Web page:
Don Logan was born in 1946 in Glendale, California. After completing his bachelor's degree in History at San Fernando Valley State College, he entered Officer Training School at Lackland AFB, Texas, on August 13, 1969, earning his commission as a 2d Lt in the U.S. Air Force on November 13, 1969. Lt Logan completed Undergraduate Navigator Training and was awarded his navigator wings at Mather AFB, California, in March 1971, and then completed F-4 Phantom II Weapon Systems Officer (WSO) training in September 1971. He then served as an F-4 WSO with the 469th Tactical Fighter Squadron at Korat Royal Thai AFB, Thailand, from November 1971 until he was forced to eject over North Vietnam and was taken as a Prisoner of War on July 5, 1972. After spending 268 days in captivity, Capt Logan was released during Operation Homecoming on March 29, 1973. He was briefly hospitalized to recover from his injuries at March AFB, California, and then completed F-111 Aardvark WSO Combat Crew Training in October 1975. His final assignment was as an F-111 WSO with the 429th Tactical Fighter Squadron at Nellis AFB, Nevada, from October 1975 until he left active duty on February 28, 1977. After leaving the Air Force, Don worked for the North American Aircraft Division of Rockwell International in Los Angeles, California, where wrote flight manuals for the B-1 program in 1977, and with Northrop writing manuals for the F-5 fighter program in 1978. He then worked for Boeing in Wichita, Kansas, writing flight manuals for the B-52, B-1B, E-8A, and RF-4C and F-4E from October 1978 until his retirement in February 2002. Don has published several books on U.S. Air Force subjects, including books on the B-1B Lancer, the A-10 Thunderbolt II, the F-111 Aardvark, the B-52 Stratofortress, and the F-117 Night Hawk. During the Vietnam War, he flew 133 combat missions over North and South Vietnam, and Laos.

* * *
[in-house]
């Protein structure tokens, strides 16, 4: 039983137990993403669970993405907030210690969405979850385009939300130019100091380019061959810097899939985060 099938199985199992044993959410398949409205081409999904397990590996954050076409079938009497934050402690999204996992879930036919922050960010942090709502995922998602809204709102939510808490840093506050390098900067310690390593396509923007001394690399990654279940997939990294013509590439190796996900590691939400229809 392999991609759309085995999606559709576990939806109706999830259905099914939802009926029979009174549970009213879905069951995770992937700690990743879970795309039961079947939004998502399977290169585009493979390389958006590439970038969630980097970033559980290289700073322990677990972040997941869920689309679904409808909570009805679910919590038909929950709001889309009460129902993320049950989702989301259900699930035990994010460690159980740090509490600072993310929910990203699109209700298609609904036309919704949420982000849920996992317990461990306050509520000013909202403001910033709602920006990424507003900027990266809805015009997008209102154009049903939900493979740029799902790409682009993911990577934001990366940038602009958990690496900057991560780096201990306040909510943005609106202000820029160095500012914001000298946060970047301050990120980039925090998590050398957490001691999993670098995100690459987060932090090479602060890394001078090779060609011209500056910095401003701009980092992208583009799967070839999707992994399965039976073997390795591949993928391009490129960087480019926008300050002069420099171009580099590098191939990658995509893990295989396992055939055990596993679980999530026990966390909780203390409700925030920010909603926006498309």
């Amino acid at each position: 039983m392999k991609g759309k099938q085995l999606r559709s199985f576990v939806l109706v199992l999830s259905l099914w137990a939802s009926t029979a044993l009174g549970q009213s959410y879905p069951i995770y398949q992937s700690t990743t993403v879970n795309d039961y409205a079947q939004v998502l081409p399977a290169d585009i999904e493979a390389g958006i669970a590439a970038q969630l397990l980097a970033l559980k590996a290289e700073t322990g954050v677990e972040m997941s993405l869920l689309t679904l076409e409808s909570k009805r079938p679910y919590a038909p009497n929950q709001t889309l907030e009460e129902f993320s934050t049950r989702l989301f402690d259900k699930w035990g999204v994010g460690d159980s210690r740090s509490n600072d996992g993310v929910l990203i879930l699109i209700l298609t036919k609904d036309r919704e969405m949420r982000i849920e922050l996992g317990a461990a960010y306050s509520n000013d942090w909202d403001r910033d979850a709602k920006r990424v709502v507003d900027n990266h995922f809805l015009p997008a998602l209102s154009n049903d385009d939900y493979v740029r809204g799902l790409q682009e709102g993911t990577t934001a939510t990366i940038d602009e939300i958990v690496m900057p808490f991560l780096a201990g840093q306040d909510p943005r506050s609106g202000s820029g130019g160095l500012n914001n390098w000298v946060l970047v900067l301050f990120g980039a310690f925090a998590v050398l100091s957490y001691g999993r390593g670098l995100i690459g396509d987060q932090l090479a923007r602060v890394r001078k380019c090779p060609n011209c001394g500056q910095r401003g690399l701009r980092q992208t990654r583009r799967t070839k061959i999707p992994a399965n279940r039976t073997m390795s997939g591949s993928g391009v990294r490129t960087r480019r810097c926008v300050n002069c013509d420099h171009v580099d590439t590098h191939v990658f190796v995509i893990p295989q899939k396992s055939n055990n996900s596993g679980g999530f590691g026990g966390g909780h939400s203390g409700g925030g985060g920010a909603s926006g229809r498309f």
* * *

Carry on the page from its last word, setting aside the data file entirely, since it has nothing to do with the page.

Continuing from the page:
His Distinguished Flying Cross Citation reads:
First Lieutenant Donald K. Logan distinguished himself by extraordinary achievement while participating in aerial flight as an F-4E Weapon Systems Officer over Southeast Asia on 24 June 1972. On that date, Lieutenant Logan flew in the number two aircraft in a flight of four F-4E fighter-bombers which struck a steel factory deep inside hostile territory. Despite numerous surface-to-air missiles which were fired at the flight, as well as intense and highly accurate antiaircraft artillery, Lieutenant Logan aided the Aircraft Commander in accurately placing their ordnance on target, resulting in three large secondary explosions and three heavily damaged buildings. The professional competence, aerial skill and devotion to duty displayed by Lieutenant Logan reflect great credit upon himself and the United States Air Force.